....any additional thoughts would be very helpful....

    I have failed to mention a possible side effect for IGF-1. It makes many users feel very hot. I recall using it on myself, during a winter. I was going outdoors in a t-shirt and shorts in 30 degree weather. At night, I would set the heat in my bedroom to 60 degrees, and even at that, a light bedsheet was too much. It reminded me alot of using DNP, but I won't go into that saga!

    Another possible side effect occurs with the higher dosages. It is believed that the gut has many IGF-1 receptors. In the cases of higher dosages, I have had reported(and I experimented myself at 50 mcg per day, which was waaay too much for my version of IGF) very frequent visits to the toilet. Like, every hour! This is not good, but it illustrates the sensitivity which certain tissues have for IGF-1. The problem resolves itself, when the dosage is lowered.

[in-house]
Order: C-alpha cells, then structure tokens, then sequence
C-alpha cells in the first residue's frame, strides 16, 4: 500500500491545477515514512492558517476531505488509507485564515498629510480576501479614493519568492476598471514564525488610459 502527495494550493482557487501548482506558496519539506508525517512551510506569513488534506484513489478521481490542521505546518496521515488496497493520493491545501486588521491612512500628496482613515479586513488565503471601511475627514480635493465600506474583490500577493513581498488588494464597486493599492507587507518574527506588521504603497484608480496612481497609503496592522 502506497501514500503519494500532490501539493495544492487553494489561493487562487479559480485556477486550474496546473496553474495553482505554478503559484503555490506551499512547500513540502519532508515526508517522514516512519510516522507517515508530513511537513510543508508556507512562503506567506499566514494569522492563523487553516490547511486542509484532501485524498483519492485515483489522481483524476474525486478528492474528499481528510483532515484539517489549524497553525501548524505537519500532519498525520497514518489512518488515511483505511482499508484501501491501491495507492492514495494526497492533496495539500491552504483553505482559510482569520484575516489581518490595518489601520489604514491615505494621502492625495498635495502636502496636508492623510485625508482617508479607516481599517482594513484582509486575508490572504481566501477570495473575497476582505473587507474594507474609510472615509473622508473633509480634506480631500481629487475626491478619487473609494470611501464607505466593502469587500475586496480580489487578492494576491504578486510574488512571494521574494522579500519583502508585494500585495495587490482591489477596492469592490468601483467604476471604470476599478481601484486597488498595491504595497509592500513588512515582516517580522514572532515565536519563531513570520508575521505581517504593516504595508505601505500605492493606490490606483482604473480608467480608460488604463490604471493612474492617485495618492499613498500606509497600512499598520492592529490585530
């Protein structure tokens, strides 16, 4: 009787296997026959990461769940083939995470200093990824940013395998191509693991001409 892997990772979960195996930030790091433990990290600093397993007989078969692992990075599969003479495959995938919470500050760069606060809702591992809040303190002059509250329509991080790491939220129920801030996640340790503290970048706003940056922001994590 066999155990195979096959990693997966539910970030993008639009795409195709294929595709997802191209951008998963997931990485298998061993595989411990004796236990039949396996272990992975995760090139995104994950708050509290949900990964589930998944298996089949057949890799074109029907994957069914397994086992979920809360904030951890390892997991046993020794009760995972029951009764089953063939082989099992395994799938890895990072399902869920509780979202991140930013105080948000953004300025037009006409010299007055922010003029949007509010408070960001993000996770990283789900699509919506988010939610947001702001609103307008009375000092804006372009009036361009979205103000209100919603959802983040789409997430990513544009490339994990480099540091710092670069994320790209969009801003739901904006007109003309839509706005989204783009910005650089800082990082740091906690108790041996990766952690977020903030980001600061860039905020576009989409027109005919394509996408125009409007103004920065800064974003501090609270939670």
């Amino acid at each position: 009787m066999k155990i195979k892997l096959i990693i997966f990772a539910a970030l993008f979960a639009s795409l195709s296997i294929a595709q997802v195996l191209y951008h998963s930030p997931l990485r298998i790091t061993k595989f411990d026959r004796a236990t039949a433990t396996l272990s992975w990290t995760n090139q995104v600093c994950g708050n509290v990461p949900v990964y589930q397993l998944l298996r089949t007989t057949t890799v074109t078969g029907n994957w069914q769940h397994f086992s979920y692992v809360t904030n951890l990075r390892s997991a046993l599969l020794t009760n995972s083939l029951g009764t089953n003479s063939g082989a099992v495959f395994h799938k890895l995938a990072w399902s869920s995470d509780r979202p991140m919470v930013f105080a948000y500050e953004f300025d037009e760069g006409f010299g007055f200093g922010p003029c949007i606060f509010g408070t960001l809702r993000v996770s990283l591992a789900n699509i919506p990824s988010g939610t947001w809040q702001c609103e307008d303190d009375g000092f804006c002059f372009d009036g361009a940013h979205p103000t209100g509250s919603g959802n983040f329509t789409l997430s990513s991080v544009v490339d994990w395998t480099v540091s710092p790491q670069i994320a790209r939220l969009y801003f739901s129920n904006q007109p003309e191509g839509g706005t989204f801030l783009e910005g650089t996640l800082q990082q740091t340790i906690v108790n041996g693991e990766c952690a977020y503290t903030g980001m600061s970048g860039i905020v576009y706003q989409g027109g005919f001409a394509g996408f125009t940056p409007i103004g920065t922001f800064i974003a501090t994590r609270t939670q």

I think it best to use IGF-1 in a manner similar to insulin; a divided dose, with one injection just before meal one, then the second one, post workout. This will keep you very hungry, all the time.

    ....I was a little shocked that Bill didn't do a write up on IGF-1 in his updated Anabolics 2004....

    I don't blame him for that omission. There is soooo much confusion over this stuff. And, in this business, if you take a public stand on a topic, someone will come along with ammunition to blow your head off. In my case, I'm not some famous person, who makes money by selling my point of view. So, I can say what I believe, and others are welcome to believe what they like, and it won't affect me.

    I have had a real evolution of opinion over IGF-1. Early on, I believed that it was quite an anabolic drug. Now, I have re-aligned my view. I still believe that IGF-1 has valid and effective uses. But having settled upon a reliable method of preparation, and having used it in enough "controlled" situations, the picture is much clearer to me now.